“When corporate banks begin to work in microfinance they have to learn and specialise,” said Alejandro Soriano, senior executive at Banco de Desarrollo de América Latina (CAF).

“They need to understand that this (specialisation) is essential to guarantee sustainability and that microfinance has a high social impact,” Soriano told IPS.

“There are too many examples of banks working with inadequate methodology. When they stop being profitable they drop countries and communities and this causes huge damage to the borrowers, because they do not have any more access to credit,” Soriano added.

CAF is a development bank that promotes a model of sustainable development through credit operations, grants and technical support and offers financial structuring to public and private sector projects in Latin America.

“Sometimes big banks learn from developing countries’ experiences,” said Estela Cañas, researcher at the Central American University.

“This was the case of the Santander bank in El Salvador which invested half a million dollars to learn and spread this knowledge. It was a positive practice,” Cañas told IPS.

At the Summit, there were innovative organisations dedicated to development through self-sustainability: connecting socially responsible individuals with people from emerging countries in need of microcredit.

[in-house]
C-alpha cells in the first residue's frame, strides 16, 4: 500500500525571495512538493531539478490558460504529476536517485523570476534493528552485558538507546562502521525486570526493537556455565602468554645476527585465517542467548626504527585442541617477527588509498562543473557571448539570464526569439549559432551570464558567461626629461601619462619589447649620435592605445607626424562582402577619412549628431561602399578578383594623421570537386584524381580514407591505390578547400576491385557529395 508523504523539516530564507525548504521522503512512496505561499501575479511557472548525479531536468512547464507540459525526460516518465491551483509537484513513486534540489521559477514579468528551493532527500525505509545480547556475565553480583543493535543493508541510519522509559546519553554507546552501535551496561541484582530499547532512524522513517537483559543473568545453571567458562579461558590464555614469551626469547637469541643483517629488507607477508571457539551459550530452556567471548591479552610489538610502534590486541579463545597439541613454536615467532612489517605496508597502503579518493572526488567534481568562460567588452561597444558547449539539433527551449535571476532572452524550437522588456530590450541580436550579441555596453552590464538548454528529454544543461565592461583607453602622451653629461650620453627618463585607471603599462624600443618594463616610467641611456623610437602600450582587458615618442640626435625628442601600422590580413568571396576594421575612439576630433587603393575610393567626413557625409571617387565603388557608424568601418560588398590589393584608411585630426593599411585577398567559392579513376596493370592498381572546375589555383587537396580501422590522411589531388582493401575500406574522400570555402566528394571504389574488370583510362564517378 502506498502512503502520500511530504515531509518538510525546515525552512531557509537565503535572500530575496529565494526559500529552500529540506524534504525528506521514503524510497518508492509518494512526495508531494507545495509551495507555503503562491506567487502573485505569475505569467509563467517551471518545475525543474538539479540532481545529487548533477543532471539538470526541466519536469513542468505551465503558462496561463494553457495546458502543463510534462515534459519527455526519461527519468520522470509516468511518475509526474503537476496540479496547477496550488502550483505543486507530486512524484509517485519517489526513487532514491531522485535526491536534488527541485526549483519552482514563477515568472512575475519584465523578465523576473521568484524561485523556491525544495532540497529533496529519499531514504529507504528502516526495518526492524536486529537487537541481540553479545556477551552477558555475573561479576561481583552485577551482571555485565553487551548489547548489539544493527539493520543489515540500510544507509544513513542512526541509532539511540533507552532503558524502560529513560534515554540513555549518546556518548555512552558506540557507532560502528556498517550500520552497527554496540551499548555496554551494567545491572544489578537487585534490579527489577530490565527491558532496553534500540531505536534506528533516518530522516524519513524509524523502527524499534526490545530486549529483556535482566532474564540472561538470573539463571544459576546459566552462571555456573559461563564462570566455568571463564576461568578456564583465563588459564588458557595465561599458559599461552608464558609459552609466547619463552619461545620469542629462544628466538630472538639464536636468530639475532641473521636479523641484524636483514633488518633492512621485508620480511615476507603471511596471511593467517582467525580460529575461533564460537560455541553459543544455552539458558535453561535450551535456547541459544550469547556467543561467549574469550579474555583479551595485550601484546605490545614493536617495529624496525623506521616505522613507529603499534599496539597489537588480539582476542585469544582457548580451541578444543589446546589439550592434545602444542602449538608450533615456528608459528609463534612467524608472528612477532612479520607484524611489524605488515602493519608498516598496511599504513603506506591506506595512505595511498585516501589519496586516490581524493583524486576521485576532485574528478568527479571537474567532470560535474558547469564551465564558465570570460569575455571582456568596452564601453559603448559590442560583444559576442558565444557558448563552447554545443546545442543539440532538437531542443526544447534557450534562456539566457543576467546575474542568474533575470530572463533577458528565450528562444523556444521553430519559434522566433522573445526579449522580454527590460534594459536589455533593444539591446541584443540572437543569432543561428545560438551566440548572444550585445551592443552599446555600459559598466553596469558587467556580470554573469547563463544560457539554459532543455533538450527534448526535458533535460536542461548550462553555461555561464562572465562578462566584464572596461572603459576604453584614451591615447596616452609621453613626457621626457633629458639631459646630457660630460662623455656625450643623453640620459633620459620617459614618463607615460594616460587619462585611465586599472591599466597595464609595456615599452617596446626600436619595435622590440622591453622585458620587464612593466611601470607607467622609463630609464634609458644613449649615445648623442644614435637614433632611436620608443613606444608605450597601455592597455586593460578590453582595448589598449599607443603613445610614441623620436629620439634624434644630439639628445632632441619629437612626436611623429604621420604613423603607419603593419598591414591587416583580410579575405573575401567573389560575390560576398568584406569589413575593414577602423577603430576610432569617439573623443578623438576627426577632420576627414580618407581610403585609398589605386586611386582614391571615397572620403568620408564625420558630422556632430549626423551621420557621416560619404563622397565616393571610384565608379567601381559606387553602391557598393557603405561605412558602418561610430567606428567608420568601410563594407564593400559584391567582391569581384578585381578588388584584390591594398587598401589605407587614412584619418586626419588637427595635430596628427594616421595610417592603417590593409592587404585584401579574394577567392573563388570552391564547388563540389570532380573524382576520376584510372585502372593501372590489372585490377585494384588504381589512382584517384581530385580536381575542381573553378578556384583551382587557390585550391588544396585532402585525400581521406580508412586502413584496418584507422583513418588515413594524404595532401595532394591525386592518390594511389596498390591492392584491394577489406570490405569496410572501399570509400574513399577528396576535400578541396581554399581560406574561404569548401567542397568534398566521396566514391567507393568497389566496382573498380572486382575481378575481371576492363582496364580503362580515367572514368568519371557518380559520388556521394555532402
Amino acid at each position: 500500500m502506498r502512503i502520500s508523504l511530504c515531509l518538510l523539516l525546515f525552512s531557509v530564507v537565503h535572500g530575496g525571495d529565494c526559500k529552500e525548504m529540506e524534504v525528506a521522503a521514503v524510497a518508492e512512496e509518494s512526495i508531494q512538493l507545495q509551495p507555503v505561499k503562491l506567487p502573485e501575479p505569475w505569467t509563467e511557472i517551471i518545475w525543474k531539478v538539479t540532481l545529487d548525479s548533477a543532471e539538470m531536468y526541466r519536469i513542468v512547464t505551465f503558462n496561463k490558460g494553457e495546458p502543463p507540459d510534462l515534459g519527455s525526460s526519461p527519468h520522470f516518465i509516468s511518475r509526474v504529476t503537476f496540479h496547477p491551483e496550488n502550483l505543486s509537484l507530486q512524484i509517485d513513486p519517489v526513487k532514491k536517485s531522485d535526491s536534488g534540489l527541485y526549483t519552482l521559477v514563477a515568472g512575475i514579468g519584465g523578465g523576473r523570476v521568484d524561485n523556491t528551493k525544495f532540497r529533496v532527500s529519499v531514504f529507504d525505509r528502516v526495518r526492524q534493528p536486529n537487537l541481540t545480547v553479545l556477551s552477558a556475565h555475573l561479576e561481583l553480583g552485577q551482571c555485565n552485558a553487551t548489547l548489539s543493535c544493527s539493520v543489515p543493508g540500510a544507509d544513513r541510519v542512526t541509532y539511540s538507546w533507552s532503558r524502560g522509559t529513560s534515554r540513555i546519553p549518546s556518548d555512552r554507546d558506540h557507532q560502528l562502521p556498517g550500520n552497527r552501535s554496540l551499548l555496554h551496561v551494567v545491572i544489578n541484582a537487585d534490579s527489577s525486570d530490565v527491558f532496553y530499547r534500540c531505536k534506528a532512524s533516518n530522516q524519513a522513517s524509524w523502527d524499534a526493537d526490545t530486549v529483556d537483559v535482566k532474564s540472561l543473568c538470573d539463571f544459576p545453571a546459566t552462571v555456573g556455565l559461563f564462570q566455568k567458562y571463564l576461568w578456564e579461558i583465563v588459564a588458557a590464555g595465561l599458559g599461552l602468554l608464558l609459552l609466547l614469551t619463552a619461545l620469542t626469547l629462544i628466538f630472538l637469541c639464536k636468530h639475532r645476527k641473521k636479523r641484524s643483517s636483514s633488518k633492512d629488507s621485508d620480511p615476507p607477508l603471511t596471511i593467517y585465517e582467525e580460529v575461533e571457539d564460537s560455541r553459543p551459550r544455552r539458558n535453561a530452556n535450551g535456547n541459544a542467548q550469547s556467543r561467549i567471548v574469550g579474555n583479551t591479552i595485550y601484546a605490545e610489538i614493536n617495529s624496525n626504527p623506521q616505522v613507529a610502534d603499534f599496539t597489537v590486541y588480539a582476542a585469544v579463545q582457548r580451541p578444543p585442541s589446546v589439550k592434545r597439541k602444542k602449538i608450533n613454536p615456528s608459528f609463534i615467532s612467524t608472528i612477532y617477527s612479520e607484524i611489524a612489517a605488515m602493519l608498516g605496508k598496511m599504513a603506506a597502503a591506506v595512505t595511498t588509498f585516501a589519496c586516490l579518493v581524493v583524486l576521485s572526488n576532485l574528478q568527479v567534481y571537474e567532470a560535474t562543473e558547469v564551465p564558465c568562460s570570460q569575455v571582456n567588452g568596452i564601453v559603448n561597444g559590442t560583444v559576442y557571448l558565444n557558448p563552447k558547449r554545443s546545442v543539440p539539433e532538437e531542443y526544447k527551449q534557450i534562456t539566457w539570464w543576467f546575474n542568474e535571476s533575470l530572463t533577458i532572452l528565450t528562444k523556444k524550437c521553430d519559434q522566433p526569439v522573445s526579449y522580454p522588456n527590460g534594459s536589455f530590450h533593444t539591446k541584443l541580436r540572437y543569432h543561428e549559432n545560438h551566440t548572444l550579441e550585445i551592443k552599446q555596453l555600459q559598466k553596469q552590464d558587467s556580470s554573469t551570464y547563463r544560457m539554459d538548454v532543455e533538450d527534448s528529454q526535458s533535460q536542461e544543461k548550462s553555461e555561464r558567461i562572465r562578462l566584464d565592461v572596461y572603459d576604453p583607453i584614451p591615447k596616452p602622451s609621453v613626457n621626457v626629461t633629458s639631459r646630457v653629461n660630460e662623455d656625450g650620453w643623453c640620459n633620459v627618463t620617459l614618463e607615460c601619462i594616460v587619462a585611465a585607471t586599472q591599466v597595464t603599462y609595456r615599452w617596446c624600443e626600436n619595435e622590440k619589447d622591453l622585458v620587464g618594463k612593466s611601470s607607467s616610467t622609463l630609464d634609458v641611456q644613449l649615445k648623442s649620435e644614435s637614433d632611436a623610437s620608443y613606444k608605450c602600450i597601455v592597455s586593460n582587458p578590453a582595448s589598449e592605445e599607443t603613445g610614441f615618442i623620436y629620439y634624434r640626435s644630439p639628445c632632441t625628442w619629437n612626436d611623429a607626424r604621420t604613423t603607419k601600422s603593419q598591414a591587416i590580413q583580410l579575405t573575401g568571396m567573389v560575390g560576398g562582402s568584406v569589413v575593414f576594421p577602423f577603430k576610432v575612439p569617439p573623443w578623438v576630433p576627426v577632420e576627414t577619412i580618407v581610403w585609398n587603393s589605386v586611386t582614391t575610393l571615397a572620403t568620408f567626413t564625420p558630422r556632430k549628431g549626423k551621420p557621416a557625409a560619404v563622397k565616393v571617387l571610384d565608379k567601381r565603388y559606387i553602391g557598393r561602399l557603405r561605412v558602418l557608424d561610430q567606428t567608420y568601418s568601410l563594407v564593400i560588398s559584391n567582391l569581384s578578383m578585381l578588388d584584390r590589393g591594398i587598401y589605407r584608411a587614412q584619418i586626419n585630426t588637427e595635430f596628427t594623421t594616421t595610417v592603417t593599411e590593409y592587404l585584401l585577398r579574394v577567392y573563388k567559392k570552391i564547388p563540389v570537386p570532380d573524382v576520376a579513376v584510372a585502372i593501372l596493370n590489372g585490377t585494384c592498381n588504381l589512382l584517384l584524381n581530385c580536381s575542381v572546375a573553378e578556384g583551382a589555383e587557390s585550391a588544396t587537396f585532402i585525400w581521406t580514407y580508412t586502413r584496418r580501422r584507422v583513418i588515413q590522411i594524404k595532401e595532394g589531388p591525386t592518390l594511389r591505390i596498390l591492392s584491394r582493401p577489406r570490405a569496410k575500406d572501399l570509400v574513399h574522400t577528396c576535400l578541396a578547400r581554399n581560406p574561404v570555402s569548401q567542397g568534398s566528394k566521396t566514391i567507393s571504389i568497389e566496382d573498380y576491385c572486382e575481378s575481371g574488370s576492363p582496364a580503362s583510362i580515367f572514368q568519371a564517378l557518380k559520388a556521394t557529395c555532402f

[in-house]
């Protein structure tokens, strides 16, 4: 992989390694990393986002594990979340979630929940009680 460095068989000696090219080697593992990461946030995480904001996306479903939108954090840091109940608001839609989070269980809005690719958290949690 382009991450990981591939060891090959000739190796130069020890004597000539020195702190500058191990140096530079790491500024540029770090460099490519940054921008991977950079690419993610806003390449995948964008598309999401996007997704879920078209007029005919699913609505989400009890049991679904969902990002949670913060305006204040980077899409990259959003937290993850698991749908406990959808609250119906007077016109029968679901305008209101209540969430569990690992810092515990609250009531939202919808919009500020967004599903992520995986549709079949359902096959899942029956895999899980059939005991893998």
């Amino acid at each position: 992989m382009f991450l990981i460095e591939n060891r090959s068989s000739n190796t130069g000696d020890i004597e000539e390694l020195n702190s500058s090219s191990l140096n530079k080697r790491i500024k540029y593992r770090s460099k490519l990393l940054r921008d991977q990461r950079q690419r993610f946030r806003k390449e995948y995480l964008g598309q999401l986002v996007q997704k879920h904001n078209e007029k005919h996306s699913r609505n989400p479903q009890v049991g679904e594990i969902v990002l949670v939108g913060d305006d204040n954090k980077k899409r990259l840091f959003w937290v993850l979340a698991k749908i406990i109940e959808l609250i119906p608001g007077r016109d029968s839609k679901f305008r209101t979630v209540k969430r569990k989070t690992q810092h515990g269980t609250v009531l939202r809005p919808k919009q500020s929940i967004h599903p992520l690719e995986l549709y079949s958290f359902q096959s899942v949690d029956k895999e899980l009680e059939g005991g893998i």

Angel Aranda, managing director of Amifi, told IPS how peer-to-peer lending works. “Individuals can make social investments from 20 dollars. By partnering with microfinance institutions we establish the connections with the borrowers in emerging countries.

“Social investors can choose a project from our website where the project information is available and they can follow the process of selected micro businesses in emerging countries over time.”

Despite such good practices on the one hand and the problems faced by microfinance institutions on the other, the Summit was still about maintaining a system that maximises profits for some.